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My Ontario Security License: Security Guard Training Basics

Ontario Security License

My Ontario Security License: Security Guard Training Basics

In the world of a private Security Guard, training is of the utmost importance. Prior to attempting your Security Guard license exam in Ontario, be sure to take the necessary Ontario Security License training. Not only will this training provide you with the background you need to succeed in your exam, but it will prepare you for eventual work in the field and the various scenarios you may be faced with as a Security Guard in Toronto, Brampton, Ottawa, Mississauga and across Ontario.

In this blog post, we will review some basic topics of Security Guard training in Ontario and help to guide you through the first steps on your path to obtaining your license.

What Can I Expect In My Security Guard Training Course?

Your Security Guard course will aim to prepare you for the Security Guard industry and the general procedures that are involved in the work. Whether you are interested in the field of airport security, special event security, mall security or various other positions in the field, there are some basics that you must grasp to ensure your safety and to ensure you are effective in your role.

Expect a minimum of 33.5 hours of online training and one day of Emergency Level First Aid training, or 40 hours of in class time. In terms of topics, Security Guard training and the suggested syllabus is governed by the Ontario Ministry of Community Safety and Correctional Services.  The Ministry includes such training content as report writing, health and safety, use of force theory and the use of effective communication. Let’s take a look at some of these categories to see what you can expect during your Security Guard training.

Ontario Security Guard Report Writing

Since Security Guards in Ontario are required to have a diverse set of skills, knowing how to write a proper report is key for your duties. Observing actions and behaviours in the field and accurately describing them in your reports are important for proper communication of events that occurred during your shift. Knowing how to write based on the five “W’s” (who, what, where, when and why) in a clear and concise format while keeping your opinion to yourself is key.  Just the facts please!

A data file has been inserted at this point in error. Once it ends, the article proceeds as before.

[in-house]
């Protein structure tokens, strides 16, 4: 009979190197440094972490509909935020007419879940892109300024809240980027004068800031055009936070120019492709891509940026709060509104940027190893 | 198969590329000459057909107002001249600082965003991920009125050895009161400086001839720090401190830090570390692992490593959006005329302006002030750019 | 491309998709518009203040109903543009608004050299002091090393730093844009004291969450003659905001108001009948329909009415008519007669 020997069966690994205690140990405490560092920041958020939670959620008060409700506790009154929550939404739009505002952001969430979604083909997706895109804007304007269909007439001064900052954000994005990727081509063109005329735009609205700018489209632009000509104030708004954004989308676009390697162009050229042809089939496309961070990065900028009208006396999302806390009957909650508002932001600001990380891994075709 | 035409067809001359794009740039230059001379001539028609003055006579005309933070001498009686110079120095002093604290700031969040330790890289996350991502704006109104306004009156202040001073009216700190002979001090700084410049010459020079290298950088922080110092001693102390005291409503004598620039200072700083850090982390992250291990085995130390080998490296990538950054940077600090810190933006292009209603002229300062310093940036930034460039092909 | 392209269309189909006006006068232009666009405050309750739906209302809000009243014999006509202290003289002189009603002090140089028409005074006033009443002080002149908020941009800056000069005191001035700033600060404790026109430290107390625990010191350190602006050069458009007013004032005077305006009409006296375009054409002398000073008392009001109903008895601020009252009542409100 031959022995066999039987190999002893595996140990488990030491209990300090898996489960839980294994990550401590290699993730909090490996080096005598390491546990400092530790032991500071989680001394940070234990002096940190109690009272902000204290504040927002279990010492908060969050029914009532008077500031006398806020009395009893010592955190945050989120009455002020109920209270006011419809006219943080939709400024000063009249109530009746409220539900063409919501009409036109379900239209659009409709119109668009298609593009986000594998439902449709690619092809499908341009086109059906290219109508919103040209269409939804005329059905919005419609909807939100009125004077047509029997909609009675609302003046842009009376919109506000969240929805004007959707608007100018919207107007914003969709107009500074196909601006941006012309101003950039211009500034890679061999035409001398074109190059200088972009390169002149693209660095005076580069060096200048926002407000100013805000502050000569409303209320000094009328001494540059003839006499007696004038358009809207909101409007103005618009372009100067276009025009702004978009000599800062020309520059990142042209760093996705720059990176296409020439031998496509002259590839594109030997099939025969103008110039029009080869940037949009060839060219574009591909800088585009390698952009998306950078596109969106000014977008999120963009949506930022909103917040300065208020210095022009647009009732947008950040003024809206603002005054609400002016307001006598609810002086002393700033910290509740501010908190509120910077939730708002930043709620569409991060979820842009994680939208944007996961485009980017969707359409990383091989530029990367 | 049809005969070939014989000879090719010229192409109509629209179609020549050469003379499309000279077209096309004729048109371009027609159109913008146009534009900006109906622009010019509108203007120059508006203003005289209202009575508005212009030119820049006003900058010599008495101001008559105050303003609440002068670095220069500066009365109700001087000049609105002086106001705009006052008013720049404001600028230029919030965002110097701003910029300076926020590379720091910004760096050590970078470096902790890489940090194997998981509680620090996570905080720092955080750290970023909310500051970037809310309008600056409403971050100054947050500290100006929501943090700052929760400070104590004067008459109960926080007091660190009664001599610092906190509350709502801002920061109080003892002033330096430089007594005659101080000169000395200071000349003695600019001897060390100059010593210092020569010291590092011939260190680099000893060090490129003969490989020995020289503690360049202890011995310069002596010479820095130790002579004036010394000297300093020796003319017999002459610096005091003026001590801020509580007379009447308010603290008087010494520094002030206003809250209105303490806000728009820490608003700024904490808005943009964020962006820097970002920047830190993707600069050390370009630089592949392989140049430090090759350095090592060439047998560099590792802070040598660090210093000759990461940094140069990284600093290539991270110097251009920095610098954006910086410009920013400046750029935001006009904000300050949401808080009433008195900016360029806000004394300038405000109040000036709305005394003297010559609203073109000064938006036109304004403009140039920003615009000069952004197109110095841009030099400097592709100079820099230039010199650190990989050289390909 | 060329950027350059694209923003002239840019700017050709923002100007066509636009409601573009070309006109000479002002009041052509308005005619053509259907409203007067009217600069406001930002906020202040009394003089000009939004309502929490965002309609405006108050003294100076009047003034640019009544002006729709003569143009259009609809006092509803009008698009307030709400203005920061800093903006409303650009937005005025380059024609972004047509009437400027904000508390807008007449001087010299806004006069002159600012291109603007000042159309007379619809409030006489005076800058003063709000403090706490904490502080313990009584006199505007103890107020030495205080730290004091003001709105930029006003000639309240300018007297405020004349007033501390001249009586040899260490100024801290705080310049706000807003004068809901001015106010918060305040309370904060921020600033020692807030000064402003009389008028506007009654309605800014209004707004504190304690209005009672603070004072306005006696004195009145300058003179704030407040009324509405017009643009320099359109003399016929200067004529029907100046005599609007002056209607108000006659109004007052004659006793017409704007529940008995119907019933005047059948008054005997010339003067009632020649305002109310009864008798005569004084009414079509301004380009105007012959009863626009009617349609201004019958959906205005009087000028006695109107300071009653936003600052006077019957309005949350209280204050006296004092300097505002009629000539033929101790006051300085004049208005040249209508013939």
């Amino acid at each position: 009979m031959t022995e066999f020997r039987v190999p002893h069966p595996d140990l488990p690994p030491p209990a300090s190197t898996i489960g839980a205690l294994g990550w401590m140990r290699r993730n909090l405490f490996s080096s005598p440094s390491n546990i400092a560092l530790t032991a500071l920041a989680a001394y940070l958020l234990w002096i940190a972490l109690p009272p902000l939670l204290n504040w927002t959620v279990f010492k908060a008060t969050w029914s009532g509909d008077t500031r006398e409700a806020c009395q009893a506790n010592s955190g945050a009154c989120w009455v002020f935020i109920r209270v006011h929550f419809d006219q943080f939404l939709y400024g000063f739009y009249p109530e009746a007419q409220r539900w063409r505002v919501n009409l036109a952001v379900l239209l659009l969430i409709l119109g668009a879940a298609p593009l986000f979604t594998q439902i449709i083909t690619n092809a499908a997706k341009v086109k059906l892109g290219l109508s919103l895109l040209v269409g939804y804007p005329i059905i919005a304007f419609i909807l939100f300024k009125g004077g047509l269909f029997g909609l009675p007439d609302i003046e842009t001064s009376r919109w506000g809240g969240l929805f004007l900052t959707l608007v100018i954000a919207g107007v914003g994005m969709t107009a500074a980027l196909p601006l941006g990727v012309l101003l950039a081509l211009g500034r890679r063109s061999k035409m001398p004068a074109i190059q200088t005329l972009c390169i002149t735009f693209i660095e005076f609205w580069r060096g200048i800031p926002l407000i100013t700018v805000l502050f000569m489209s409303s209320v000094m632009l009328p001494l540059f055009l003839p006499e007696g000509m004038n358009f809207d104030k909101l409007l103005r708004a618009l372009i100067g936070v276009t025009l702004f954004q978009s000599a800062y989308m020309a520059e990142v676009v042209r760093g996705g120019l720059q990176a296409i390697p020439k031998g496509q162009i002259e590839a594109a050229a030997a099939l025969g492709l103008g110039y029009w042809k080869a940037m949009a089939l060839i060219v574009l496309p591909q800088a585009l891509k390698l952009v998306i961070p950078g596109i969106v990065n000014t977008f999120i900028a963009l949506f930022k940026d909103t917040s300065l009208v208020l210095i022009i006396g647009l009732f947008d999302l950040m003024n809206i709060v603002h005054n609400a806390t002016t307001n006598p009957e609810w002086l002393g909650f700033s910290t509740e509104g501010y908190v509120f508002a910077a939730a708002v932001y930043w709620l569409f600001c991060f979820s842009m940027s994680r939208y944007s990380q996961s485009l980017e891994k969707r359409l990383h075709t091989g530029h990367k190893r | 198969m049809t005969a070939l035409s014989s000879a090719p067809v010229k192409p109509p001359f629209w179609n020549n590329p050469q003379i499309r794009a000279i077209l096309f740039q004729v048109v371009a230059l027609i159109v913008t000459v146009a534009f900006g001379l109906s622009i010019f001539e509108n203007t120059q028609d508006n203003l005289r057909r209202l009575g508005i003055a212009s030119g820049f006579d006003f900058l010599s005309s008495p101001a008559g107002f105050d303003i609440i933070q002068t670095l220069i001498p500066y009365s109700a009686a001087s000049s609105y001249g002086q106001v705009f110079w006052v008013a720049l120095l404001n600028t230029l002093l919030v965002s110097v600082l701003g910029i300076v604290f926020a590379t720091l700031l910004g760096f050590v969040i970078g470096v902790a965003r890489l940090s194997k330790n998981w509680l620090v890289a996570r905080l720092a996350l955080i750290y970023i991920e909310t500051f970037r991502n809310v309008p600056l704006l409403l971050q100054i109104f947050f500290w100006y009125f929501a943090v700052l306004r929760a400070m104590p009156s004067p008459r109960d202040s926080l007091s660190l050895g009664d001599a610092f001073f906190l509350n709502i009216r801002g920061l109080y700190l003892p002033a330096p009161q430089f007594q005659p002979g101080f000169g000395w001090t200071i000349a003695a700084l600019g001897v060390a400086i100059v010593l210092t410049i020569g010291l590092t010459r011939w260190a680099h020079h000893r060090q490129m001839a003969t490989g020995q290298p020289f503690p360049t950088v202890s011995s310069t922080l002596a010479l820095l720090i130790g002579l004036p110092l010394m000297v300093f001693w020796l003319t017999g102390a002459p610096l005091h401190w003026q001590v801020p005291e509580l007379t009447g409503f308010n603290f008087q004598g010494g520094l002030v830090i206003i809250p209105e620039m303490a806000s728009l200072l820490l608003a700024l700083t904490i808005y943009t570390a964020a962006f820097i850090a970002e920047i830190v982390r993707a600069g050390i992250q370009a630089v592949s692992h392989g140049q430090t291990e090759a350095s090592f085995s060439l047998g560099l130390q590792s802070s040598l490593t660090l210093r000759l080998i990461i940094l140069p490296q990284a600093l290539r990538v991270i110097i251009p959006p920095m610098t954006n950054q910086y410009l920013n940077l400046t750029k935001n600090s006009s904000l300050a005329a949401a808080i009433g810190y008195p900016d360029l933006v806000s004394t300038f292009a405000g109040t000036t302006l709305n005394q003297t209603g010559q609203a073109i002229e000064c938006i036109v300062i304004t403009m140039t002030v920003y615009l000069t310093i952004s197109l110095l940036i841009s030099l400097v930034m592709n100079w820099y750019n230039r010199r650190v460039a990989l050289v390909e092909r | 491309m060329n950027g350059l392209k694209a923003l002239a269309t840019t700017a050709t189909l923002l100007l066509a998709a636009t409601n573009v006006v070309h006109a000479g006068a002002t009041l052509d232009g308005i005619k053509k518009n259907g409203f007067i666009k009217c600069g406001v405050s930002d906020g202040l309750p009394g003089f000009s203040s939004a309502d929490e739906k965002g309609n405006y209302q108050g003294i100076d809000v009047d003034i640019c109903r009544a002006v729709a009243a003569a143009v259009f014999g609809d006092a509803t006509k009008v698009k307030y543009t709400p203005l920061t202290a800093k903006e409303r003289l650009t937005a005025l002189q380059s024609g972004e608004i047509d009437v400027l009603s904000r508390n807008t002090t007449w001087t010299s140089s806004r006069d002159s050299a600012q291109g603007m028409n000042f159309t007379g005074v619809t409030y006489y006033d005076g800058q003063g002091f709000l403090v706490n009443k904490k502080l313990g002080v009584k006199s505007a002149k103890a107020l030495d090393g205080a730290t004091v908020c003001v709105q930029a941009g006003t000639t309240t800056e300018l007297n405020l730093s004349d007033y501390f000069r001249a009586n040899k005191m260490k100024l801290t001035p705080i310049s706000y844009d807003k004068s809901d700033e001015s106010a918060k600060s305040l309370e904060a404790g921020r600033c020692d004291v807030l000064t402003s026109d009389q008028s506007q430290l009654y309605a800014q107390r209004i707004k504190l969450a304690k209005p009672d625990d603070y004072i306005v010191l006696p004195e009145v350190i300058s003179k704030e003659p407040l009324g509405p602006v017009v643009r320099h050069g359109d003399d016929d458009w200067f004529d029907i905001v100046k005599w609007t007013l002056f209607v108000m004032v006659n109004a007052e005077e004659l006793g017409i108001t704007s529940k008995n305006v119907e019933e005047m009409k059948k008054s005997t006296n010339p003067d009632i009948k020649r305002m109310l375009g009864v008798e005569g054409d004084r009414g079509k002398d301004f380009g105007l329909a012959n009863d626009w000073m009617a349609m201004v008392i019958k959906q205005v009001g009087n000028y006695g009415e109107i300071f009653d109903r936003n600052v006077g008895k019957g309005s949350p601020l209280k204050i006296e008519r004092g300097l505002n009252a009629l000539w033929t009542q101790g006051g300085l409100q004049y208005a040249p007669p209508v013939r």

Health And Safety

This part of your Ontario Security Guard training will provide you with important knowledge and skills in health and safety related matters. As safety of yourself, the general public, and your co-workers is paramount, these health and safety lessons are crucial for preparing you for success in obtaining your Ontario Security Guard license and also while you are in the field. Topics covered will include the Occupational Health and Safety Act and the Workplace Hazardous Materials Information System (WHMIS).

Security Guard Use Of Force Training

One of the most common questions about a Security Guard’s role involves the legal use of force and how it can be applied by Security Guards in Ontario. This section of your training will involve understanding the Criminal Code of Canada and also the importance of good decision making, prioritizing safety, and conflict avoidance. While certification is not a requirement for your license, understanding the theory and concept is.  The course outline for Use of Force Training can be found here.

How To Communicate Effectively As A Security Guard

Communication is central to the duties of a Security Guard in Ontario. Reporting information over your radio is key to helping your team understand the variety of situations you may witness or be involved in. As part of your Security Guard training, be sure to study the important Association of Public Safety Communications Officials (APCO) “10” Codes. These Radio Ten Codes are essential for communication and there are 100 commonly used codes to know about, and some of these may be appear on your Ontario Security Guard license exam as they also appear in the Ontario Ministry of Community Safety and Correctional Services study guide for the exam.

Examinations And Security Guard Licensing In Ontario

The Private Security and Investigative Services Act, 2005 requires that all candidates for a Security Guard license in Ontario meet the following:

  • be 18 years of age or older
  • be eligible to work in Canada
  • Possess a clean criminal record

These requirements are the same in all cities in Ontario, including large urban centres such as Toronto, Brampton, Mississauga and Ottawa. To explore a more in-depth Q&A on Security Guard courses and licensing in Ontario, click here.

Security Guard Training Courses

If you meet the basic requirements listed above, and are interested in finding a Security Guard training course, know that Security Guard Course (SGC) offers an online training course that covers the required topics and knowledge that will prepare you for your Security Guard exam in Ontario. Visit their website here for more information.

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